Who is to Blame?

Rowan Atkinson, apparently.

Sales of new electric cars have been slowing down in Britain, raising questions over whether the public could be falling out of love with the green machines.

A House of Lords committee report released yesterday said EV sales are ‘stalling’ among private motorists as many cannot afford them and because of the slow roll-out of public chargers – particularly in rural areas.

But MailOnline found that even where public chargers were installed, many EV charging bays lay empty.

The poor sales have ignited a blame game in Westminster, with actor and comedian Rowan Atkinson even being held responsible after he described EVs as ‘a bit soulless’ in a comment piece he penned in June last year.

That’s a new low, even for these charlatans. Anyone with the remotest common sense could see that these contraptions are not fit for purpose. A plaything that has no serious use. If it wasn’t for fleet purchases, sales would have stalled pretty much from the off. Indeed, the same is happening in the motorcycle world, where they never Really took off at all.

Objectively, there isn’t the infrastructure for the ordinary motorist to charge them at home. And if there was, the idiotic move away from proper energy sources as opposed to unicorn farts, means that the grid couldn’t cope anyway. Being heavier than their equivalent ICE, they cause greater wear and tear on tyres, brake pads and the road surface, creating particulate pollution. So the emissions-free bollocks is just that – and then there’s the little matter of slave labour in some African country where the environment is being destroyed to obtain the materials necessary to make the batteries – which then have to be disposed of at end of life. This brings another problem – the biggest cost of the vehicle is the battery, so when that needs replacing, the vehicle is worthless.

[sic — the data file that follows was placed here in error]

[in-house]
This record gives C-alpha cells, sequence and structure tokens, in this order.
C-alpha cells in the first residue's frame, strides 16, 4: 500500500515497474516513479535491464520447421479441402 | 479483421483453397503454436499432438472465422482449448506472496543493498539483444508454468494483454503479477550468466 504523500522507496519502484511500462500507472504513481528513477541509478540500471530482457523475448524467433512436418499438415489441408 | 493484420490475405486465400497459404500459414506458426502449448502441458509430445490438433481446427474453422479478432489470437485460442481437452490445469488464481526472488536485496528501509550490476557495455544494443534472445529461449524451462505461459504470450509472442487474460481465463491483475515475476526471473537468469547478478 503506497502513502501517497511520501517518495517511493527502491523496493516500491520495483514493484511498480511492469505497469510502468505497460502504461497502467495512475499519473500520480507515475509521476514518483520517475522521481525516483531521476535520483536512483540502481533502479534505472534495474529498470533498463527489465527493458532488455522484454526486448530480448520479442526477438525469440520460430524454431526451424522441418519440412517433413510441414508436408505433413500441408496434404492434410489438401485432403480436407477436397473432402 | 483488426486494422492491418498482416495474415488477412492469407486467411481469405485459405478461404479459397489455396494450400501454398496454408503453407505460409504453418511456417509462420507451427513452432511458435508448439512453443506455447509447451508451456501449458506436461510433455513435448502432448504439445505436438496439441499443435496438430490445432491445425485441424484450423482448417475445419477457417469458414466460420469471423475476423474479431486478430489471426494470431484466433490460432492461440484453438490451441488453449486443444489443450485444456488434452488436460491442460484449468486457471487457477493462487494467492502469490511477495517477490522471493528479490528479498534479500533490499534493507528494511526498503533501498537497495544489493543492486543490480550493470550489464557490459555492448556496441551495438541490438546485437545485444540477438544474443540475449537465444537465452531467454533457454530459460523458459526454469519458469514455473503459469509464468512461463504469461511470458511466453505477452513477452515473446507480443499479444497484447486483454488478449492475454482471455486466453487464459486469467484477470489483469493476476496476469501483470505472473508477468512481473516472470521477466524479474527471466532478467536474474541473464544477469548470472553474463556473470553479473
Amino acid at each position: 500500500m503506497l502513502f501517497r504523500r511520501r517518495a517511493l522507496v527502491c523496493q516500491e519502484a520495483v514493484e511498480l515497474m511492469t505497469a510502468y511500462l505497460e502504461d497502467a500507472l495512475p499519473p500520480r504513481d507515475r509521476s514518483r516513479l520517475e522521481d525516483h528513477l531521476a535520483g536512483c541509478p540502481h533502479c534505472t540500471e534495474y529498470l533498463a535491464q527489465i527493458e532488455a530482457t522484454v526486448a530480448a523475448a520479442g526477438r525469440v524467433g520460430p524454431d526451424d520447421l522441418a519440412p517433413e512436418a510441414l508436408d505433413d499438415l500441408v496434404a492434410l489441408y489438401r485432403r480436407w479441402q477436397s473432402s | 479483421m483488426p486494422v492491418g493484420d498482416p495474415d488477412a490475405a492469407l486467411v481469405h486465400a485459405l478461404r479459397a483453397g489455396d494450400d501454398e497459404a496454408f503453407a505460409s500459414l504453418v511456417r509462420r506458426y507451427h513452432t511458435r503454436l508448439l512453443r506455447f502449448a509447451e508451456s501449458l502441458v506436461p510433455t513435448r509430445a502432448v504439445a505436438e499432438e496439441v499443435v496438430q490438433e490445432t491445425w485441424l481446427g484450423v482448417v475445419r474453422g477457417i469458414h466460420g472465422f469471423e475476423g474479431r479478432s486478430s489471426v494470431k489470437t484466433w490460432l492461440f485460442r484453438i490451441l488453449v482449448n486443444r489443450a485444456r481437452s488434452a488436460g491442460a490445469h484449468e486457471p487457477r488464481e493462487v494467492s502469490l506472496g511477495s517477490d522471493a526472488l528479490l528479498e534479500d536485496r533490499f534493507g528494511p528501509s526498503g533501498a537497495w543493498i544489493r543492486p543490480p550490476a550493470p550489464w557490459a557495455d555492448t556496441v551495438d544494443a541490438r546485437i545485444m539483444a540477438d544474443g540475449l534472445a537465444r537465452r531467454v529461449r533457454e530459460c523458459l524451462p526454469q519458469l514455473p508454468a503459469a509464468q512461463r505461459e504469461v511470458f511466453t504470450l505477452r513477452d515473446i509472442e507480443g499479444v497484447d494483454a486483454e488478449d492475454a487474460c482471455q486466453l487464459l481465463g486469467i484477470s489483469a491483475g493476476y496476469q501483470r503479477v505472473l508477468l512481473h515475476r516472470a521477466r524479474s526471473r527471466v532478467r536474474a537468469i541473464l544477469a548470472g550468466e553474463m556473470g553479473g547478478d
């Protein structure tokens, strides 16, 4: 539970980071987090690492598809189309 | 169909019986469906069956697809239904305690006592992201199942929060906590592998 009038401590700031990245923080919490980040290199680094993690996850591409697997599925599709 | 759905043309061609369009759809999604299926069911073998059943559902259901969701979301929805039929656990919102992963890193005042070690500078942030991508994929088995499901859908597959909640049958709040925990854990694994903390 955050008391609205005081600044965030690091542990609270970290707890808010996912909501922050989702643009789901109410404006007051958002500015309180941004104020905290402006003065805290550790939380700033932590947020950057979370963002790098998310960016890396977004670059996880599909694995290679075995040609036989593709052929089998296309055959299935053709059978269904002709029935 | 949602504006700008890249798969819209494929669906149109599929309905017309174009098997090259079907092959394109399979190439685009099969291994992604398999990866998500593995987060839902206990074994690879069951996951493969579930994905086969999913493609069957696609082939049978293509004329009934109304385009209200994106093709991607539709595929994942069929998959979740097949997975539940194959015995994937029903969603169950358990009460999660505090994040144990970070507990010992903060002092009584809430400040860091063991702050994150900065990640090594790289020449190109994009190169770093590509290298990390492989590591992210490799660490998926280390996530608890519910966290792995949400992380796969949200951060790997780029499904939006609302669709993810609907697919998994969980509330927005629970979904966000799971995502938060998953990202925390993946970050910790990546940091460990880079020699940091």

Then there’s the little matter of lithium fires being impossible to extinguish. A conventional ICE vehicle fire can be doused pretty much in minutes by the fire brigade but not these things.

So, lack of efficient fuelling, lack of range, heavy, polluting, piss-poor residual value and a serious fire risk, assuming that you can get decent insurance cover, what’s to like?

What’s happened here is that politicians snapping their fingers and insisting that things will just happen because they passed an act in parliament has hit the brick wall of objective reality.

But, yeah, it’s Rowan Atkinson’s fault.